• There are lots of simple actions that you can do yourself where WP:INVOLVED does not apply because they are uncontroversial and undisputed. The most common is moving pages from your draft space to the mainspace. Hawkeye7 (talk) 20:19, 18 May 2015 (UTC)
      • Like this? - Sitush (talk) 20:23, 18 May 2015 (UTC)
        • Yeah, like that. It leaves behind a redirect. Like me, you have multiple sandboxes and intend to reuse it by overwriting the redirect with another article. But when you have multiple articles to move you have to resort to a CSD request to remove the the redirect. Hawkeye7 (talk) 20:39, 18 May 2015 (UTC)
          • @Hawkeye7: That is something I have been pushing for, allowing established users to suppress redirects. Things like phab:T76266 and phab:T71162 could help, but maybe a permission for it, or bundle it with another permission? I brought it up on meta, but there wasn't any support with the way I badly worded my proposal. EoRdE6(Come Talk to Me!) 01:53, 19 May 2015 (UTC)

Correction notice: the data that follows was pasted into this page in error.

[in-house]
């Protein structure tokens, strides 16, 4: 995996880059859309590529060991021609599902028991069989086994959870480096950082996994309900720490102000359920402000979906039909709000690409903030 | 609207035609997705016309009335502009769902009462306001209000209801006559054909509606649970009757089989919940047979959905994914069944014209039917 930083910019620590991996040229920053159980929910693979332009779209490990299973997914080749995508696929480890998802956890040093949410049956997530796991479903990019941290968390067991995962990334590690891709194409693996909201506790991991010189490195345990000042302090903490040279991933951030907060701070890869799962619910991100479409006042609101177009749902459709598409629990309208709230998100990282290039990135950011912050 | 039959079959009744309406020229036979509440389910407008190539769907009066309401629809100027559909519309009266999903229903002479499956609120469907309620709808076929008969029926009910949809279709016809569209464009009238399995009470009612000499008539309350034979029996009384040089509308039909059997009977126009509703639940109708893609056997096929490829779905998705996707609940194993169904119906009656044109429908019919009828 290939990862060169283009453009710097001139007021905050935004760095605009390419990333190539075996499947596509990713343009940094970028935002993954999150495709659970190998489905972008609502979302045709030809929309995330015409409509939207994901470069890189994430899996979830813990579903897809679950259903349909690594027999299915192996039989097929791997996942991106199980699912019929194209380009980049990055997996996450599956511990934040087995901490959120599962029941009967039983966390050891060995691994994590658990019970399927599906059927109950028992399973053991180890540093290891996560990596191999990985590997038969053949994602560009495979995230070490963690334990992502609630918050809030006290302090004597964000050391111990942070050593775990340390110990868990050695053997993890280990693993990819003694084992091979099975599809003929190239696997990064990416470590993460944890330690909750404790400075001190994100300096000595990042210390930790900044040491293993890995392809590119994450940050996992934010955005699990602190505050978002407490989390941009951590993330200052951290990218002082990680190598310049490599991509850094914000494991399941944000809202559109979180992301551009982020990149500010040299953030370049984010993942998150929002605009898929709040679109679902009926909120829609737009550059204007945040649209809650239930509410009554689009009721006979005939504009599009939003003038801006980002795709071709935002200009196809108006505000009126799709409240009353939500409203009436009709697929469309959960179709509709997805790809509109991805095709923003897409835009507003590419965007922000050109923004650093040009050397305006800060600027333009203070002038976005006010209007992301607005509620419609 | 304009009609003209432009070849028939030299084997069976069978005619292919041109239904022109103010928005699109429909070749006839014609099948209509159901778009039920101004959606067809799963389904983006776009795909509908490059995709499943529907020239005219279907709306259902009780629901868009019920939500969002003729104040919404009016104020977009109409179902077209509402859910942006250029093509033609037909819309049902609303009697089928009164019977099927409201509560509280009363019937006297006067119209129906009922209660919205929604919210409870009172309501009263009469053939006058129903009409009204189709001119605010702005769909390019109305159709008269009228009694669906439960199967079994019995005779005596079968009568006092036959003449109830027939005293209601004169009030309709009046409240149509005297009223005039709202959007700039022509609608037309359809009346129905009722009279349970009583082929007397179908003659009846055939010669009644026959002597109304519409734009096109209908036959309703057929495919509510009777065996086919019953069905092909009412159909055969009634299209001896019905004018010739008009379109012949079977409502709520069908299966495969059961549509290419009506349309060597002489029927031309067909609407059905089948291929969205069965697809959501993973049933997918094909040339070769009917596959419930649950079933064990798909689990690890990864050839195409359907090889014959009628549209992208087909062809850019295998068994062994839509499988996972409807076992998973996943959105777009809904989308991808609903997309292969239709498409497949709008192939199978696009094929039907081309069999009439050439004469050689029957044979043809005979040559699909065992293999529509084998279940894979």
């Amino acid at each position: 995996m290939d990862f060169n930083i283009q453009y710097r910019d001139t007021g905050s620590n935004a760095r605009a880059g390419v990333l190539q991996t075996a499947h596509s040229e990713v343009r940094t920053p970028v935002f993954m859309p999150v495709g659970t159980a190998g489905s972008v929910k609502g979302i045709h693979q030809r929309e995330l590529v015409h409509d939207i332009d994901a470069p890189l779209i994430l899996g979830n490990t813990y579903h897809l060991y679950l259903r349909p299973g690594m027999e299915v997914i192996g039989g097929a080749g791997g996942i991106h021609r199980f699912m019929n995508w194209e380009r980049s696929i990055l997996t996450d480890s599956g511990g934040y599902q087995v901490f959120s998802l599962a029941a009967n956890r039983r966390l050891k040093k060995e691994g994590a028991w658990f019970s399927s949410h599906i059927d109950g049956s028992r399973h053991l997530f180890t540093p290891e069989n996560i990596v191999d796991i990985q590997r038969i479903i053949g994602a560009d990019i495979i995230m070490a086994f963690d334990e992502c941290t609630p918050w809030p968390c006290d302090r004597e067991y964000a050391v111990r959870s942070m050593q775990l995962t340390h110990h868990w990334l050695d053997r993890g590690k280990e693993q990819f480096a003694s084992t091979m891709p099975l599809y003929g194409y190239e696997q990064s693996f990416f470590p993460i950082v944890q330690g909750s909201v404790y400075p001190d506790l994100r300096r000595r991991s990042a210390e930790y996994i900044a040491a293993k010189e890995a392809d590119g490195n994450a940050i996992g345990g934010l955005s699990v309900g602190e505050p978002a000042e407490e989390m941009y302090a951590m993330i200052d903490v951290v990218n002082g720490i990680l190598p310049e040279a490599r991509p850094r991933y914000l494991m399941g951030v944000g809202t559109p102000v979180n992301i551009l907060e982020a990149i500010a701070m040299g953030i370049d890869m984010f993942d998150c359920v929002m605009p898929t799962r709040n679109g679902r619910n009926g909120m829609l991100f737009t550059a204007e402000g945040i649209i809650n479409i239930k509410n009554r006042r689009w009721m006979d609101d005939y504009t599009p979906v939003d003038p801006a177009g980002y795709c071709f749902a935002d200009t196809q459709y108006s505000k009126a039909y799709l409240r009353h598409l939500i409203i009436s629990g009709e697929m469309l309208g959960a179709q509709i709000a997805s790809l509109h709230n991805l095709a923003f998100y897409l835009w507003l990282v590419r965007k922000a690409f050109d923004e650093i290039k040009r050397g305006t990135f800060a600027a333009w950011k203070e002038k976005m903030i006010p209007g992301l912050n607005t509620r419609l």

• Isolated cases of vandalism don't seem to be an existential threat because the problem will tend to be self-correcting — when readers notice significant vandalism, they will tend to mobilise to correct it. The biggest issue seems to be structural problems which require deep knowledge and access rights to correct. For example, AFD is kept running by some mix of templates, bots, tradition and whatever-else. I have been patrolling it for years but still don't fully understand its ramshackle structure. Today, I was reviewing the daily contents at WP:AFD/T and noticed that the list of discussions had a huge list of other stuff embedded in it. I think I've found the cause but am not sure I should interfere. Anyway, my point is that structural glitches like that pose the biggest threat because they make it difficult for the general mass of readers and editors to engage with and resolve the individual detail problems. Andrew D. (talk) 09:59, 17 May 2015 (UTC)